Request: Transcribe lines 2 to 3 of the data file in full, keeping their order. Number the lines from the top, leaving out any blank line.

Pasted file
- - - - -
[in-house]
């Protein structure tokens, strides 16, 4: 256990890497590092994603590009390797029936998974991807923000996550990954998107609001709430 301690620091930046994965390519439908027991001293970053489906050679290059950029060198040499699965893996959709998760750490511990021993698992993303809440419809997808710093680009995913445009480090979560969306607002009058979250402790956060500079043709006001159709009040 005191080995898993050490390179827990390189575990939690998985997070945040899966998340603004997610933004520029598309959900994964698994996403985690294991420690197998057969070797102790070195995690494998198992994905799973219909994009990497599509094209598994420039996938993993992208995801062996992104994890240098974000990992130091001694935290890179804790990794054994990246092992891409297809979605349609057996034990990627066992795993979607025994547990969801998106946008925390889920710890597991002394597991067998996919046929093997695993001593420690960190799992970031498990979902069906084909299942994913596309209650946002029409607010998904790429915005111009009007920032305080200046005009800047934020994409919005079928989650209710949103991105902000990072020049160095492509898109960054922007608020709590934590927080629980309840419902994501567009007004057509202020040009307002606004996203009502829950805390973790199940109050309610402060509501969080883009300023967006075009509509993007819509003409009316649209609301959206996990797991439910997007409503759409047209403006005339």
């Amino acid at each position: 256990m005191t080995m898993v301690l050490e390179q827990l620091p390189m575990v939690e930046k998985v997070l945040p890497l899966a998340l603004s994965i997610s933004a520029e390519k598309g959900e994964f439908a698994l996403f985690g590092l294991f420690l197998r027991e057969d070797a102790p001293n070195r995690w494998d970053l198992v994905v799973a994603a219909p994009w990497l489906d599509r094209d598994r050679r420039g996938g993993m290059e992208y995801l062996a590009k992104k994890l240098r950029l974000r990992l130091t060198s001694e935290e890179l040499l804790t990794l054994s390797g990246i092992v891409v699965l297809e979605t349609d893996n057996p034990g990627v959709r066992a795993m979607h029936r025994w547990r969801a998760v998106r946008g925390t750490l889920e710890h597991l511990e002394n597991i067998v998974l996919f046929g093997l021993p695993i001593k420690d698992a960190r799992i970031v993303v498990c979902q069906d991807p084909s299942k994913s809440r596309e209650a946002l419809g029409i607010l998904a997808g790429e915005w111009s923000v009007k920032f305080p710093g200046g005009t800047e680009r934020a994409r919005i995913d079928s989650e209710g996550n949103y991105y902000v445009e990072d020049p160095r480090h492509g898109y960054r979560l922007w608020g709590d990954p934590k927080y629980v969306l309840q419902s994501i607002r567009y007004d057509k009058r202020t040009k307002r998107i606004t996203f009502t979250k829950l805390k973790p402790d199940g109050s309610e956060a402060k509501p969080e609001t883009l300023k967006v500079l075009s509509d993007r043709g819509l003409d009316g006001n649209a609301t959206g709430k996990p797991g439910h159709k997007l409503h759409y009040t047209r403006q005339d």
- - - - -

């Protein structure tokens, strides 16, 4: 256990890497590092994603590009390797029936998974991807923000996550990954998107609001709430 301690620091930046994965390519439908027991001293970053489906050679290059950029060198040499699965893996959709998760750490511990021993698992993303809440419809997808710093680009995913445009480090979560969306607002009058979250402790956060500079043709006001159709009040 005191080995898993050490390179827990390189575990939690998985997070945040899966998340603004997610933004520029598309959900994964698994996403985690294991420690197998057969070797102790070195995690494998198992994905799973219909994009990497599509094209598994420039996938993993992208995801062996992104994890240098974000990992130091001694935290890179804790990794054994990246092992891409297809979605349609057996034990990627066992795993979607025994547990969801998106946008925390889920710890597991002394597991067998996919046929093997695993001593420690960190799992970031498990979902069906084909299942994913596309209650946002029409607010998904790429915005111009009007920032305080200046005009800047934020994409919005079928989650209710949103991105902000990072020049160095492509898109960054922007608020709590934590927080629980309840419902994501567009007004057509202020040009307002606004996203009502829950805390973790199940109050309610402060509501969080883009300023967006075009509509993007819509003409009316649209609301959206996990797991439910997007409503759409047209403006005339």
């Amino acid at each position: 256990m005191t080995m898993v301690l050490e390179q827990l620091p390189m575990v939690e930046k998985v997070l945040p890497l899966a998340l603004s994965i997610s933004a520029e390519k598309g959900e994964f439908a698994l996403f985690g590092l294991f420690l197998r027991e057969d070797a102790p001293n070195r995690w494998d970053l198992v994905v799973a994603a219909p994009w990497l489906d599509r094209d598994r050679r420039g996938g993993m290059e992208y995801l062996a590009k992104k994890l240098r950029l974000r990992l130091t060198s001694e935290e890179l040499l804790t990794l054994s390797g990246i092992v891409v699965l297809e979605t349609d893996n057996p034990g990627v959709r066992a795993m979607h029936r025994w547990r969801a998760v998106r946008g925390t750490l889920e710890h597991l511990e002394n597991i067998v998974l996919f046929g093997l021993p695993i001593k420690d698992a960190r799992i970031v993303v498990c979902q069906d991807p084909s299942k994913s809440r596309e209650a946002l419809g029409i607010l998904a997808g790429e915005w111009s923000v009007k920032f305080p710093g200046g005009t800047e680009r934020a994409r919005i995913d079928s989650e209710g996550n949103y991105y902000v445009e990072d020049p160095r480090h492509g898109y960054r979560l922007w608020g709590d990954p934590k927080y629980v969306l309840q419902s994501i607002r567009y007004d057509k009058r202020t040009k307002r998107i606004t996203f009502t979250k829950l805390k973790p402790d199940g109050s309610e956060a402060k509501p969080e609001t883009l300023k967006v500079l075009s509509d993007r043709g819509l003409d009316g006001n649209a609301t959206g709430k996990p797991g439910h159709k997007l409503h759409y009040t047209r403006q005339d």